Everyone has assets. But we’re not talking about typical balance sheet assets rather we are talking about assets that lie within each of us.
Said assets represent capital that we share everyday. Whether it be sharing what we know and have experienced (intellectual capital), sharing the relationships we have and those experiences (social capital) or sharing ideas about how things could be better or a problem could be solved (creative capital), the combined three represent human capital untapped.
Today’s on-line categorization of our assets rest in silo’s of information. Our resume, our relationships and our ideas are all contained in silos of information. No one has yet synchronized all three human assets and indexed them into a taxonomy of “knowledge assets” which could be used by the community. Imagine what could happen if our searches were more relevant and relative to finding “assets” that can help us create more value. If these collective assets were indexed into a taxonomy that provided relevancy to needs, wants and desires the possibilities would be limitless.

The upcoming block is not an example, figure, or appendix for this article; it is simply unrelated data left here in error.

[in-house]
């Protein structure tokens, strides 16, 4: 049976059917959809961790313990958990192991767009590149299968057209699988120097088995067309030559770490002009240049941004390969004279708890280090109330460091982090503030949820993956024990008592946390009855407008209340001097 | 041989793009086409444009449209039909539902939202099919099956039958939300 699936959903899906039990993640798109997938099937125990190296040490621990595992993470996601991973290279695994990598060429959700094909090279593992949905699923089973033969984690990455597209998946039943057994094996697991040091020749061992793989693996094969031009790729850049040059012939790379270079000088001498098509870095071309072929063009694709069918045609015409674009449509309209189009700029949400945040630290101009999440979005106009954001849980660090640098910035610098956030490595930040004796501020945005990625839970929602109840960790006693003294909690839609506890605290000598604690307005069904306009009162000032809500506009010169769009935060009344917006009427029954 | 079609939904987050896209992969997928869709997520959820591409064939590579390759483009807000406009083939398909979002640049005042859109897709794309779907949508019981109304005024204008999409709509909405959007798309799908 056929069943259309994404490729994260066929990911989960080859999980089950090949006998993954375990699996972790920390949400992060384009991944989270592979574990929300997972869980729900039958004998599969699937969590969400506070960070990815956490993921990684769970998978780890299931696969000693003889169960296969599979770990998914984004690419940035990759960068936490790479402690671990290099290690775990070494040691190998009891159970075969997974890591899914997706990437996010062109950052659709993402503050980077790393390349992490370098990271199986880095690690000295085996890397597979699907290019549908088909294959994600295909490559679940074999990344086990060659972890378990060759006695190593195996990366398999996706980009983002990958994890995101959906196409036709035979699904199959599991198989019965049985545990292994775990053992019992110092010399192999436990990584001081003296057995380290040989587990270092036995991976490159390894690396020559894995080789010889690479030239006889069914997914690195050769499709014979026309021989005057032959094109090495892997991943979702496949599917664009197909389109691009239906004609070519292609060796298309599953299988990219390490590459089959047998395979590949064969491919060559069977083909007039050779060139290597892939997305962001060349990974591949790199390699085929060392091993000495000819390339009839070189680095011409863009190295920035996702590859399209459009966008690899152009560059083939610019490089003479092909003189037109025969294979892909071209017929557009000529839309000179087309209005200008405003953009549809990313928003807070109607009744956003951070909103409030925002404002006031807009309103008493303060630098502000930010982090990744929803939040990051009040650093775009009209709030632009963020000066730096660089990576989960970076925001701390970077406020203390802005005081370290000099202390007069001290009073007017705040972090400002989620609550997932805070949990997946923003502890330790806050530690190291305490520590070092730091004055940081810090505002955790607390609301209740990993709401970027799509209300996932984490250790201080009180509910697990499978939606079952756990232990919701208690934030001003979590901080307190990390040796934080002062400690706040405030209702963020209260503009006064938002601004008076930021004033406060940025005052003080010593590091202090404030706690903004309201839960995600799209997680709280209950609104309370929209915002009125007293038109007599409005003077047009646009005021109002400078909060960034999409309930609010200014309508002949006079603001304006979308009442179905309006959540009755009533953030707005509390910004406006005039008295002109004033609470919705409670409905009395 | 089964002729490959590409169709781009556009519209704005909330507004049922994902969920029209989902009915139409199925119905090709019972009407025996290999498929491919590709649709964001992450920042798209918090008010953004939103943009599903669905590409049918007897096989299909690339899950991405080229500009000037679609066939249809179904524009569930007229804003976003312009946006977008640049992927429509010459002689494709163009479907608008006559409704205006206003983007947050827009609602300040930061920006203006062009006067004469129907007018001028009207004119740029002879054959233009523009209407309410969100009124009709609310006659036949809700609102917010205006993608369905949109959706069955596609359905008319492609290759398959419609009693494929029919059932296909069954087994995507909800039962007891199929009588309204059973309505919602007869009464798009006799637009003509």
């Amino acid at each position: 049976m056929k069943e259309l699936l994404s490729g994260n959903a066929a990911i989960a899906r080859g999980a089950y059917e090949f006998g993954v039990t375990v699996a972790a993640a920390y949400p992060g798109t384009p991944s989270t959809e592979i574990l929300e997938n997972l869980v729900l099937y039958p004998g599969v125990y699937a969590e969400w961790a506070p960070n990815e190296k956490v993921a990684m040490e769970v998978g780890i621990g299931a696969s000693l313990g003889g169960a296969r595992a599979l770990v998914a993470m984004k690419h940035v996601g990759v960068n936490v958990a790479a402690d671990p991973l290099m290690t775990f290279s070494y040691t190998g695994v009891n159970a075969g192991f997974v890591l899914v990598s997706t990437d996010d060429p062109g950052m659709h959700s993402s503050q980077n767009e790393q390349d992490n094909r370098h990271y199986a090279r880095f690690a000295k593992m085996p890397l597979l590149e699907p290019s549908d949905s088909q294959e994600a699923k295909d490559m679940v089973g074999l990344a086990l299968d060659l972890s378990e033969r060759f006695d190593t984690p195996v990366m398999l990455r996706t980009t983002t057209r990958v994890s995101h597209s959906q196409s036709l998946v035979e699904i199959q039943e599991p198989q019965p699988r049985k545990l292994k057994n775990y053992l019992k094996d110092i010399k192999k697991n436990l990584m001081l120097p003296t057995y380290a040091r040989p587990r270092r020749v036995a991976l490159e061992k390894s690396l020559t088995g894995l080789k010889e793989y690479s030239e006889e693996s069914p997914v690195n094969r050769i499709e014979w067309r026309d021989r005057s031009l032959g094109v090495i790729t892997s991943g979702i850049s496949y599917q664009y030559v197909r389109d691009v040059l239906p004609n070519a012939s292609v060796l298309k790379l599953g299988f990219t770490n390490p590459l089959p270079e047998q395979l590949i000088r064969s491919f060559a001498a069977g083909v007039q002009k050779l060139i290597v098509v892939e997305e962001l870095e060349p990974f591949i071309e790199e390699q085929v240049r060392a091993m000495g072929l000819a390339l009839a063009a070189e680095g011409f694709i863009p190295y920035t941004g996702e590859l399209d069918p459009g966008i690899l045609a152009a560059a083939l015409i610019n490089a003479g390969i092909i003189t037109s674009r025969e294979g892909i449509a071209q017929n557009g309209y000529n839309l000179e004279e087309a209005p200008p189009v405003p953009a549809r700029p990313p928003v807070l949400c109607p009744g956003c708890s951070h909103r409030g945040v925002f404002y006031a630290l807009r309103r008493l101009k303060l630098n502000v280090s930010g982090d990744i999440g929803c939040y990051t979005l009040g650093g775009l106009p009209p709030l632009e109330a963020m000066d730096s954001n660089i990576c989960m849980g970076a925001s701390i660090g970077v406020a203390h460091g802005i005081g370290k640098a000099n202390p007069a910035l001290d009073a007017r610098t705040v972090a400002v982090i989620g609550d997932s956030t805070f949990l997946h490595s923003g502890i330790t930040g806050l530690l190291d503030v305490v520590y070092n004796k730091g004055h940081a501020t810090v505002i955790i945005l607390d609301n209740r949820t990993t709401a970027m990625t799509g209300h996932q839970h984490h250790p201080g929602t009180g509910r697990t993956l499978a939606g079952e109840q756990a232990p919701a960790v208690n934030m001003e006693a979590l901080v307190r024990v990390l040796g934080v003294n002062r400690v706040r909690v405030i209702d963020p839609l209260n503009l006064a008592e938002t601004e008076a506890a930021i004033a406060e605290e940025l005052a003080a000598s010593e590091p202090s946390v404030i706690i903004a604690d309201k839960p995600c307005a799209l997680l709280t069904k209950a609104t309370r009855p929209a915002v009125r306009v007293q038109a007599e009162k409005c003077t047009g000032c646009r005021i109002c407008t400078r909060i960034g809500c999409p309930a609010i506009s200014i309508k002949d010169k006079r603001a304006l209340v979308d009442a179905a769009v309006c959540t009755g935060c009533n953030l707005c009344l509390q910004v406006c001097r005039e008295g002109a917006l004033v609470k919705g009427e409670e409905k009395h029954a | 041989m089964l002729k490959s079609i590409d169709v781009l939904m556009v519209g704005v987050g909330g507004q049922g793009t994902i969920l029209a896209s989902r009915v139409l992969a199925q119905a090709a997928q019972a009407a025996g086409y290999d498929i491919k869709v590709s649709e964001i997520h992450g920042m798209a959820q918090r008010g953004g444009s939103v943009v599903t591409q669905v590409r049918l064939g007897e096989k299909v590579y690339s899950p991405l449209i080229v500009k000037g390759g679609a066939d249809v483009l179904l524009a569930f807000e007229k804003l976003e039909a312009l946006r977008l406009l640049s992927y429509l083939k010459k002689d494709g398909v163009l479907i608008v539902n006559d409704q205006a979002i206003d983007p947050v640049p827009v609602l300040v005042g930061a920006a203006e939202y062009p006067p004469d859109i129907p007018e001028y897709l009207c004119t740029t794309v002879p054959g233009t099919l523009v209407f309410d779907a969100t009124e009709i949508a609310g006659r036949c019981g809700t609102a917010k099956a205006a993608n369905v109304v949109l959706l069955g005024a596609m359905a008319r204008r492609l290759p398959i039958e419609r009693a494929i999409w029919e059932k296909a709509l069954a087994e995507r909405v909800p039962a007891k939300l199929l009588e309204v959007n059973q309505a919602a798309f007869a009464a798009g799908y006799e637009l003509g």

Dan Robles writes: Our culture organizes itself around winners and losers. Corporations reflect this competitive nature to the core of their Capitalist doctrine. Sports analogies abound across the enterprise straight through to the HR department always on the lookout for the most amount of superstar for the least amount of money.
Social media has every industry trying to understand the concept of community. Among the most difficult ideas to grasp is that knowledge assets in a community live on a bell curve, not in winner and loser columns. Everyone is an expert at something and nobody is an expert at everything. Someone who is not performing adequately is simply a misallocated asset, not flotsam subject to jettison at the next layoff or outsource “opportunity”.
Like most assets, there is a perfectly legitimate market for everyone in a community – nobody need be excluded, marginalized or laid off. Social Media is turning the tables on the hierarchy and old winners who don’t play by the new rules quickly become the new losers. Maybe we ought to run our economy like a community instead of losing so badly at trying to be a winner.